I don’t watch much TV, but I’ve been catching Jersey Shore at every opportunity. I wouldn’t say that I like the show, but it certainly captivates me in a way that no other MTV program can hope to these days. Having grown up in New Jersey (a short drive from the shore) I can honestly say that people like that do exist in real life, in frightening abundance. Ironically, though, most of the people I know who are from the Jersey Shore would either deride these “guidoes” and “guidettes” mercilessly or severely brutalize them; such is their level of tolerance for “Bennies” (BENNY is an acronym for tourists, but I can’t recall what it stand for right now.) A friend of mine wrote an excellent piece on the show as a cultural study, actually. I’ll be happy if the show concentrates all of those-type people into Seaside (lovingly nicknamed Sleazide and/or Scumside) Heights next summer, leaving the respectable beaches for the rest of us.

Now that I’m sans-car, I’ve been spending a lot more time walking and on public transportation. This gives me lots of time to delve into the world of podcasting, and what a world it is. My initial recommendations are the following (click the links or search for them in iTunes, whichever is your preference):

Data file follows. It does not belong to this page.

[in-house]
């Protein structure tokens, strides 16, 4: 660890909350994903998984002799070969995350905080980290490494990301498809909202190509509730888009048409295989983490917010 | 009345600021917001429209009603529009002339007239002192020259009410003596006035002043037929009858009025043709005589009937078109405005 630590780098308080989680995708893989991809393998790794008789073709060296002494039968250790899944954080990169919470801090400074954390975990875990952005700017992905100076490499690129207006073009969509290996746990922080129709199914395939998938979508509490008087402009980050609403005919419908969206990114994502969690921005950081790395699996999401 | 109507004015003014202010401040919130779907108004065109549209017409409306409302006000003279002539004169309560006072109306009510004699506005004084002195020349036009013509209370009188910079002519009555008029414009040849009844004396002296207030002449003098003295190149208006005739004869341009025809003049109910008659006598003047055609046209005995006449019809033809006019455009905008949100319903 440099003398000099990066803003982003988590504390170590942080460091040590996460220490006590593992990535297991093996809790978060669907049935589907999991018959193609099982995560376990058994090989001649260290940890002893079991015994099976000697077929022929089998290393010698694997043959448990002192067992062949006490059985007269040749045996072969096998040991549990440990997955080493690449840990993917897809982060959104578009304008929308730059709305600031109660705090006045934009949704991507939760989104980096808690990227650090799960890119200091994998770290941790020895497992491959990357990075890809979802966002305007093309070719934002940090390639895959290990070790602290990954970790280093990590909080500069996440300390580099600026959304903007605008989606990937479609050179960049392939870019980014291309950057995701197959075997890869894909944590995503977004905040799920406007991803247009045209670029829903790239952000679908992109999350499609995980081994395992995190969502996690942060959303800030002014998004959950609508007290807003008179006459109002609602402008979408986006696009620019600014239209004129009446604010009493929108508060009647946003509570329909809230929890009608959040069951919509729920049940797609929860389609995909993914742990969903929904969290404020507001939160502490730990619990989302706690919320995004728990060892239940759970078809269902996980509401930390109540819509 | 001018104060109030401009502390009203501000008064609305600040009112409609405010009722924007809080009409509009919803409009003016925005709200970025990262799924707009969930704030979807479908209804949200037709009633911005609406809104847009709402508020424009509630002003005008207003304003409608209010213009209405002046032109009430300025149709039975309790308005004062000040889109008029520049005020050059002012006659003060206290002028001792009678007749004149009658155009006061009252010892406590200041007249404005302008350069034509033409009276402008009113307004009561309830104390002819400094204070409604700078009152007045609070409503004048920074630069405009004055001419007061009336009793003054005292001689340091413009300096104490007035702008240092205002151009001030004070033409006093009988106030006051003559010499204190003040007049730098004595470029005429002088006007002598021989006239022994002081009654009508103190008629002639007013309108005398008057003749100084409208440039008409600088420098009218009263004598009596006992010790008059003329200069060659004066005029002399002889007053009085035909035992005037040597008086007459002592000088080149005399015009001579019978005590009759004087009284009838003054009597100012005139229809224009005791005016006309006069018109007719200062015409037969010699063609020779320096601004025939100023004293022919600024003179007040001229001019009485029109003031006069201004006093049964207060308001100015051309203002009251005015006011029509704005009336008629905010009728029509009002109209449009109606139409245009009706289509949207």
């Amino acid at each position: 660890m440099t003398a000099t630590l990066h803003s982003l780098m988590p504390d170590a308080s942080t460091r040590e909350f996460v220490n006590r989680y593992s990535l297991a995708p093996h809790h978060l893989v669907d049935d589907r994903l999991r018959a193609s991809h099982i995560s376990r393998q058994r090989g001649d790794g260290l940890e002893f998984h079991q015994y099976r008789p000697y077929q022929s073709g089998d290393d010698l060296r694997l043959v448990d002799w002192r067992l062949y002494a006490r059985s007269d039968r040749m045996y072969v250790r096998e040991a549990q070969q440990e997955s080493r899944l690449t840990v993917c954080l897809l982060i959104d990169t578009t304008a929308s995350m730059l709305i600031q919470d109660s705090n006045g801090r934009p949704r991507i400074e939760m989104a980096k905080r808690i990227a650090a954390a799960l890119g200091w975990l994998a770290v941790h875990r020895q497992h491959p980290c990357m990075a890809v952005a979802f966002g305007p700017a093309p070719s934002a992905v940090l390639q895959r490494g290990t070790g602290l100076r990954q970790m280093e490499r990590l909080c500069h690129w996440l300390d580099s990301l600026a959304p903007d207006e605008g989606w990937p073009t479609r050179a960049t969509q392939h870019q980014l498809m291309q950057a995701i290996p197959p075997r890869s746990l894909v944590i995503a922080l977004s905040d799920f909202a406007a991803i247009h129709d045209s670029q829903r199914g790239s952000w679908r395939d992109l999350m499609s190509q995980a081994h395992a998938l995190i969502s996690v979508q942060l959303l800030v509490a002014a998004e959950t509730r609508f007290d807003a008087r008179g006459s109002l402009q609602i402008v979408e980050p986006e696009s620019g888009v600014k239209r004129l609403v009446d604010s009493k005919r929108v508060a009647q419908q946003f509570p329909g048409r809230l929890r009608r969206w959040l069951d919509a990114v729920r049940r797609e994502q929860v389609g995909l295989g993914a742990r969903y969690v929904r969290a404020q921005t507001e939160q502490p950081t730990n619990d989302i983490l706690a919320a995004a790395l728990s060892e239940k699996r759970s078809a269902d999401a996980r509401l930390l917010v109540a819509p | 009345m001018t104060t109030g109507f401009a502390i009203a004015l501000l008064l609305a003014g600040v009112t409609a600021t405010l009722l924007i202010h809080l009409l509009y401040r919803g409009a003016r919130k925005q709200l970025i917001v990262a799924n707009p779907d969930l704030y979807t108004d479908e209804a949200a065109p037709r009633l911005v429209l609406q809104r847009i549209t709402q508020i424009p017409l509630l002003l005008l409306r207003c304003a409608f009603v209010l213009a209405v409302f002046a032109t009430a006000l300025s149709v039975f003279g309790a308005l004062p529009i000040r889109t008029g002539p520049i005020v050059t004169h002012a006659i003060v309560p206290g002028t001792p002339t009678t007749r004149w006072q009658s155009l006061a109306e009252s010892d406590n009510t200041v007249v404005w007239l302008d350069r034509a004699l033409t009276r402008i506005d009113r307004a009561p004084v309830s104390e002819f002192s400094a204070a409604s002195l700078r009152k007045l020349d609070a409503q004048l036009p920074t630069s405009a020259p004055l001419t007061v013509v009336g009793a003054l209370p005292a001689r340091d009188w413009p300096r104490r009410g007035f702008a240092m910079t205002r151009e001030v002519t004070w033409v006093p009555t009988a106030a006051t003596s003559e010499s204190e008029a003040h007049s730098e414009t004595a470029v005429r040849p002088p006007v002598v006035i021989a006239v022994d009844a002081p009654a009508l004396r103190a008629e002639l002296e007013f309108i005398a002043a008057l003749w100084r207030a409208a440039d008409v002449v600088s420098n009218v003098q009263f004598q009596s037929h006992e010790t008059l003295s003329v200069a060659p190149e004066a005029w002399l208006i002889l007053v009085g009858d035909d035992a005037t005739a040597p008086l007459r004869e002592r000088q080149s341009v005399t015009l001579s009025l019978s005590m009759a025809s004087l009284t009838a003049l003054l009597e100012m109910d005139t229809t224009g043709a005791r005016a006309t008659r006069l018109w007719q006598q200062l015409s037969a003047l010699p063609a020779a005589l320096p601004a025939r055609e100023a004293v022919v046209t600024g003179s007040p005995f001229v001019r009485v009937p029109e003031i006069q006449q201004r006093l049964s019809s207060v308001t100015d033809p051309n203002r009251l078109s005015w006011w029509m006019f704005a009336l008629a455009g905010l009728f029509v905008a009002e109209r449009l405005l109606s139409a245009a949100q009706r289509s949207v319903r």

Punky! Radio – Lots of great punk rock music you’ve never heard of, hosted by two British guys. What’s not to like? (WARNING: These punks use lots of potty language, in both British and American flavors.)

Psycho Planet Radio (as presented by The Subculture Collective) – All the best rockabilly, psychobilly, and Hellbilly music, sometimes with no talk at all. This stuff is verry different from anything you’ll hear on the radio these days.

This Week in Tech and This Week in Google – My non-music podcasts of choice. I’ve been catching up on what the big, scary macrocorporations are doing these days through TWiT and TWiG, and I have to say I’m starting to fear for my privacy. Don’t let that scare you away, though! Leo LaPorte and his diverse cast of commentators (gadget gurus, sci-fi writers, stand-up comedians, etc.) break down the latest tech news in a fun and friendly way, offering something for listeners of every experience level. Heck, one of these days they may even explain what the heck Google Wave is actually for!


2 Responses

  1. I didn’t know Benny was an acronym. I can’t imagine what it stands for. Who wrote the piece on Jersey Shore? I’d love to read it.